Once Tiffany Lane created a safe space in her classroom, she knew she’d never go without one again. “The concept was introduced to me in my second year of teaching, and I’ve used it ever since,” she says.
Lane is a fourth- and fifth-grade teacher at the Faubion School in Portland, Oregon, and she is a big supporter of safe spaces in classrooms. But what are safe spaces exactly? Lane describes them as designated areas where kids can choose to go to calm down, take time to process, or just be alone.
Safe spaces give students a much-needed outlet.
If the concept sounds simple, that’s because it is. It doesn’t take much—just a quiet nook removed from other activity in the classroom. Many teachers include glitter jars, headphones, books, or other items to help kids take a break and decompress. The key is to model it after what works for you and your classroom.
Lane believes safe spaces, which she also calls cool-down spots, support social-emotional learning by helping kids pay attention to their feelings and learn how to manage them.
“You can’t expect that kids just know how to calm down,” Lane says. “We as teachers can do our part to give them these tools.”
Kids can’t learn when they don’t feel safe.
Safe spaces serve every kind of student. For some, the space might give them a brief pause from a tough day. For others, it can be so much more. Safe spaces are often cited for helping kids suffering from intense levels of stress or trauma.
For decades, educators have been aware of the need for schools to address childhood trauma. In 1995, Sandra L. Bloom, MD, published a paper, “Creating Sanctuary in the School,” in which she describes the process of creating a safe and healing environment for children. She writes, “Children are only able to learn within a context of safety and security. But for many children today, neither their homes nor their schools are safe places for living, much less learning.”
Now, more than 20 years later, the incidence of adverse childhood experiences (ACEs) and their devastating impacts has only increased and are by no means restricted to specific socioeconomic or ethnic groups. Student trauma can stem from domestic violence; physical, sexual, or emotional abuse; poverty; divorce; or parental mental illness, incarceration; or substance dependence.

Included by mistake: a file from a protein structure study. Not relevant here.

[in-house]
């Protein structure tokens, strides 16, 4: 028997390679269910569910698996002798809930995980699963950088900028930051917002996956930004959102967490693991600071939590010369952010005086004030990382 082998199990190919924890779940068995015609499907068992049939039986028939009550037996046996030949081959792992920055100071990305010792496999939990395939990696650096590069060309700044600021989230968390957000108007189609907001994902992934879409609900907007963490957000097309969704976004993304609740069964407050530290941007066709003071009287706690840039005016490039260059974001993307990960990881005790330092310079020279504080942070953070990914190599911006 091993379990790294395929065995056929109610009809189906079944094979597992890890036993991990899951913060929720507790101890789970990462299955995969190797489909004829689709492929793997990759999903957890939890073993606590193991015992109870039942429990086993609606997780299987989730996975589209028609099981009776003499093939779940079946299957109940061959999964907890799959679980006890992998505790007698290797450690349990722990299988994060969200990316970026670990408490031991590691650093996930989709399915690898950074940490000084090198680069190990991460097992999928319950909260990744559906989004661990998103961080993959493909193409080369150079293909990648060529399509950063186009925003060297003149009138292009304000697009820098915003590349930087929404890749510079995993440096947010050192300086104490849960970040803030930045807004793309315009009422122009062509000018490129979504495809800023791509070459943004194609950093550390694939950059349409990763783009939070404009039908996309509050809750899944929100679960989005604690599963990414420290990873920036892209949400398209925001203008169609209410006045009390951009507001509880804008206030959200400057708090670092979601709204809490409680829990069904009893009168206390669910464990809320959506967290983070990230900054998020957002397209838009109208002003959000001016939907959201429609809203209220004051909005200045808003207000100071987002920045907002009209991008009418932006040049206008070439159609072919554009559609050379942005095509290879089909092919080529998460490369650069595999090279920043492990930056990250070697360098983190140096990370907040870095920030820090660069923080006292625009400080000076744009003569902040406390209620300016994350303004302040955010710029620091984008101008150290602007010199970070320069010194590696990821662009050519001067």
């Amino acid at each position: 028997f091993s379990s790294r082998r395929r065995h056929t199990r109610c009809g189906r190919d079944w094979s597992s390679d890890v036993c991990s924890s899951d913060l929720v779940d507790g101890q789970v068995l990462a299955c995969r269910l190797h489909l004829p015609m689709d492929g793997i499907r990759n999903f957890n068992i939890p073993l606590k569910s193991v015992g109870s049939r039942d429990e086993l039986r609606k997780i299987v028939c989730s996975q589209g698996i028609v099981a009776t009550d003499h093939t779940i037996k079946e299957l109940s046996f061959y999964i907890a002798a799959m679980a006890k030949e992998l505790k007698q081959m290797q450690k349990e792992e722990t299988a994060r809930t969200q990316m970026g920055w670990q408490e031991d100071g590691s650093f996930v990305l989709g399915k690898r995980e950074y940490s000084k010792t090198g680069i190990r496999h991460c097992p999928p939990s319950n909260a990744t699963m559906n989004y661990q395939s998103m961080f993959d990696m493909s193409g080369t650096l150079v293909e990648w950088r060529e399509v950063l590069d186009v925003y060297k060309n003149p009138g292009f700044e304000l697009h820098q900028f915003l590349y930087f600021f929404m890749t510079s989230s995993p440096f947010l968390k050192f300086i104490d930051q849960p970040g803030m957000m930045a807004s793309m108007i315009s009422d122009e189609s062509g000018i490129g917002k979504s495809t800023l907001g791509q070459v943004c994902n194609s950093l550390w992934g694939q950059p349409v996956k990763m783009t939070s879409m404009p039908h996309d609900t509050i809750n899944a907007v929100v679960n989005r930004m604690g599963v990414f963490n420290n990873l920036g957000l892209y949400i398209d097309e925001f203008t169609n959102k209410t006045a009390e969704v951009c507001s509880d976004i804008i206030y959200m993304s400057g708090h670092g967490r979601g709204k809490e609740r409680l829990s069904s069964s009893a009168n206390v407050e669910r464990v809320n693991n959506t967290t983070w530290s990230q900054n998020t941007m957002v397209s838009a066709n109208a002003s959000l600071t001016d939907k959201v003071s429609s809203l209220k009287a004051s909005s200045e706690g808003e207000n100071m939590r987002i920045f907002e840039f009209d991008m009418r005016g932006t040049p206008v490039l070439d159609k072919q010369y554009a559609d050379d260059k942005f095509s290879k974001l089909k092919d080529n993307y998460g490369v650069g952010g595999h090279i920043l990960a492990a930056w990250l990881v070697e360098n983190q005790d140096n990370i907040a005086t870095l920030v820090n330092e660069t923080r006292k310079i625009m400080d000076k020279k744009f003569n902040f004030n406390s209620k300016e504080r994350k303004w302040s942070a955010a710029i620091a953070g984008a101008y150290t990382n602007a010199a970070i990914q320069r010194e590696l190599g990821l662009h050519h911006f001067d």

Marilyn Price-Mitchell, PhD, authored an article about the importance of helping kids heal. While the scars from trauma are sometimes evident, there are “subtle, often invisible, ways children suffer from trauma,” she writes, “the most common being the loss of human connection.” This is called relational trauma, and it’s rooted in feelings of inferiority, neglect, and isolation.
Studies have long shown that children are especially vulnerable to stress, which inhibits their ability to learn. In a 2014 TEDMED Talk, pediatrician and author Nadine Burke Harris argues that the damage runs even deeper: “High doses of adversity not only affect brain structure and function; they affect the developing immune system, developing hormonal systems, and even the way our DNA is read and transcribed.”
It’s a simple practice with an enormous payoff.
This is where a handy classroom management tool can make a big difference in student well-being. Safe spaces represent a shift in educator thinking from what a child is doing to disrupt the classroom to what might be causing the behavior.
The key is to educate the class on the benefits of the safe space. Let them know when to use it and the cues that might indicate they need a break. Encourage them to choose the zone to regulate and then return to the classroom activity when they feel ready.
Once kids see that it is okay and “normal” to get upset or need a break, they begin using safe spaces voluntarily for their own unique needs. This is social-emotional learning in action.
Emphasize that it is not a punishment, rather a choice.
“I don’t send kids there,” Lane explains. “Kids choose to go there. And that’s how I know the safe space is successful.”
Safe spaces can teach respect, inclusion, empathy, and healing.
Safe spaces have nothing to do with blame or shame or marginalization. They are centered on the belief that everyone belongs.
“There’s not a one-size-fits-all for any kid,” says Lane. “We all need different things.”
Lane involves her students in designing their space so they feel ownership of it, will want to take care of it, and respect those who choose to use it. She wants her students to understand they’re not at fault for having lots of conflicting emotions and that these emotions are common to everyone, regardless of age, ability, or background.
To drive this point home and actively model self-awareness, Lane visits the space herself to show that needing a break is something everyone needs.
Sharon Stanley, PhD, author of Relational and Body-Centered Practices for Healing Trauma, writes, “When parents and teachers create safe spaces for children to express themselves, explore their feelings, and become aware of the sensations in their bodies, children feel what it means to be human.”
Have you incorporated safe spaces in the classroom? Share your tips on our WeAreTeachers HELPLINE Facebook group.